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The reintroduction of threatened fish species in areas where wild populations have been depleted due to anthropogenic impacts is an increasingly popular conservation tool and mitigation policy. Despite the importance of fish reintroduction for conservation purposes, little is known about its efficiency. Here, we assessed the viability of reintroduction of the endangered migratory fish, Brycon orbignyanus, in an area of the Upper Uruguay River basin where the species has not been reported for more than 30 years. We released 4000 yearling juveniles in the Pelotas River in 2014 and maintained 400 juveniles in captivity as a control population. After three years, a total of 13 individuals was recaptured, of which, 10 were considered sexually mature with first maturation being recorded in animals larger than 42 cm in total body length. The age–length comparison with a control population growth curve showed that recaptured fish were slightly bigger than those in captivity. Furthermore, important ecological attributes as schooling behavior and dispersal capacity were recorded for all recaptured individuals. Combined, our results suggest that the re-establishment of a self-sustained population of locally extinct species B. orbignyanus in the Pelotas River may be successful if sustained over time and supported by conservation policies. Full article
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Open AccessArticle Relative Mass of Brain- and Intestinal Tissue in Juvenile Brown Trout: No Long-Term Effects of Compensatory Growth; with Additional Notes on Emerging Sex-Differences
Received: 8 August 2018 / Revised: 25 September 2018 / Accepted: 26 September 2018 / Published: 28 September 2018
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Abstract
This study investigated whether compensatory growth causes long-term effects in relative brain- or intestine size in a wild, predominantly anadromous, population of brown trout (Salmo trutta). The subject fish belonged to two treatment groups; one group had undergone starvation and subsequent
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This study investigated whether compensatory growth causes long-term effects in relative brain- or intestine size in a wild, predominantly anadromous, population of brown trout (Salmo trutta). The subject fish belonged to two treatment groups; one group had undergone starvation and subsequent growth compensation, while the other were unrestricted controls. The main hypothesis that compensatory growth would negatively affect brain and intestinal size, as a consequence of growth trade-offs during the compensatory phase, could not be supported as no significant differences were detected between the treatment groups. Further exploratory analyses suggested that males and females started to diverge in both brain and intestine size at around 130 mm fork length, with females developing relatively smaller brains and larger intestines. The size at which the differences appear is a typical size for smoltification (saltwater preadaptation), and females tend to smoltify to a higher proportion than males. Smoltification is known to cause a more elongated morphology and relatively smaller heads in salmonids, and the marine lifestyle is associated with rapid growth, which could require relatively larger intestines. Hence, these emerging sex differences could be a consequence of sex-biased smoltification rates. An investigation of wild smolts of both sexes indicated no differences in brain or intestine mass between male and female smolts. Full article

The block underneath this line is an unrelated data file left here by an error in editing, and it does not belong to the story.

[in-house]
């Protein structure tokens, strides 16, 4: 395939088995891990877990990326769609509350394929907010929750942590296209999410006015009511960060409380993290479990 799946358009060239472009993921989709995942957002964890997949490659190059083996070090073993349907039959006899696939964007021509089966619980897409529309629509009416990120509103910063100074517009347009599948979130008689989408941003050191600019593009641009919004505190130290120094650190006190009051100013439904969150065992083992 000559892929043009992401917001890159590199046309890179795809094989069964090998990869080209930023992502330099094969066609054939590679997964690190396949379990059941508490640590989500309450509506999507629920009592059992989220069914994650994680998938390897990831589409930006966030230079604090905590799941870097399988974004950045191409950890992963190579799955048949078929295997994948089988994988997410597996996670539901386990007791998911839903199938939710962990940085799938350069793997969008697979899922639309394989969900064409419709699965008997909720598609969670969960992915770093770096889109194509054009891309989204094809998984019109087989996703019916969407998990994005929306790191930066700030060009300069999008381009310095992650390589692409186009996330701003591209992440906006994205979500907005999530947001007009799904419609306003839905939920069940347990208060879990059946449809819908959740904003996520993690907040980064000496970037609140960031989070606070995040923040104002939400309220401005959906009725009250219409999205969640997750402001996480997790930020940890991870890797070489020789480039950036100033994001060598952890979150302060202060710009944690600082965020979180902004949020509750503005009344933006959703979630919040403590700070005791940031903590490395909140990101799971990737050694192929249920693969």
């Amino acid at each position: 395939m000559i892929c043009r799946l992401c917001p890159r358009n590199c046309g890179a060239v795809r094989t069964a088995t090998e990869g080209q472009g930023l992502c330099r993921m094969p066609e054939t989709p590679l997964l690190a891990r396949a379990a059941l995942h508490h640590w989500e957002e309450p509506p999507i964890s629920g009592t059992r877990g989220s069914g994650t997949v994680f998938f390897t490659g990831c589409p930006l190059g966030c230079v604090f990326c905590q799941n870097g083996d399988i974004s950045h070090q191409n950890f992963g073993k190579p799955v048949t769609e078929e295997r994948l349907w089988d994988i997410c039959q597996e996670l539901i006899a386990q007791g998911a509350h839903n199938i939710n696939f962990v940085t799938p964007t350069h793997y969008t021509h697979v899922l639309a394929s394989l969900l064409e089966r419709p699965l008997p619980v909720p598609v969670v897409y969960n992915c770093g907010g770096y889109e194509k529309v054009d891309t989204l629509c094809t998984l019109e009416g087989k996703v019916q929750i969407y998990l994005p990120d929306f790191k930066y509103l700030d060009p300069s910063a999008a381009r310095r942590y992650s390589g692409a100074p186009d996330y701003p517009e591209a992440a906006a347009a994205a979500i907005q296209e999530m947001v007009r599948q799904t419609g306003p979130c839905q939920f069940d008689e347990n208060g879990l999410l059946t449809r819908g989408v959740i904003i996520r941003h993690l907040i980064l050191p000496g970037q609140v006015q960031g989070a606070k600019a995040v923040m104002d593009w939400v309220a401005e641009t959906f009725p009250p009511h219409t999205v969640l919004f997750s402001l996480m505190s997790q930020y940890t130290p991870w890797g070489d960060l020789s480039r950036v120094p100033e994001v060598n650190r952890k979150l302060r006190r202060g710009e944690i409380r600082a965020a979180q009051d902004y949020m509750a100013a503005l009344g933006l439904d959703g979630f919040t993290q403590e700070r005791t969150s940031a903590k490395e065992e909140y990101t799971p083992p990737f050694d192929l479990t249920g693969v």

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Open AccessArticle Invasive Rainbow Trout (Oncorhynchus mykiss) Are Not Affected by Different Land Uses in a Multi-Use, Mediterranean Climate Landscape
Received: 1 August 2018 / Revised: 20 September 2018 / Accepted: 21 September 2018 / Published: 26 September 2018
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Abstract
Land use carries implications for freshwater fish conservation. Plantation forestry practices have been shown to have negative impacts on resident fish fauna, but little work has been conducted to assess these impacts on invasive vs. native fish populations. Ten headwater catchments in the
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Land use carries implications for freshwater fish conservation. Plantation forestry practices have been shown to have negative impacts on resident fish fauna, but little work has been conducted to assess these impacts on invasive vs. native fish populations. Ten headwater catchments in the Mediterranean climate zone of Chile were used to assess the impacts of land use (pine plantations vs. native forests) on fish condition (length-weight relationship) and abundance (catch-per-unit-effort (CPUE)) of the invasive trout Oncorhynchus mykiss and the threatened native catfish Nematogenys inermis. Negative impacts on trout condition were associated with a lack of canopy cover and river topology. The presence of N. inermis was associated with catchment factors less favourable to trout. Current environmental regulations and forestry management practices do not appear to create negative pressures on invasive trout from land use practices, despite expectations from the literature. Assessing how land use management regulations impact invasive and native fishes should be a part of species conservation and territorial planning. Full article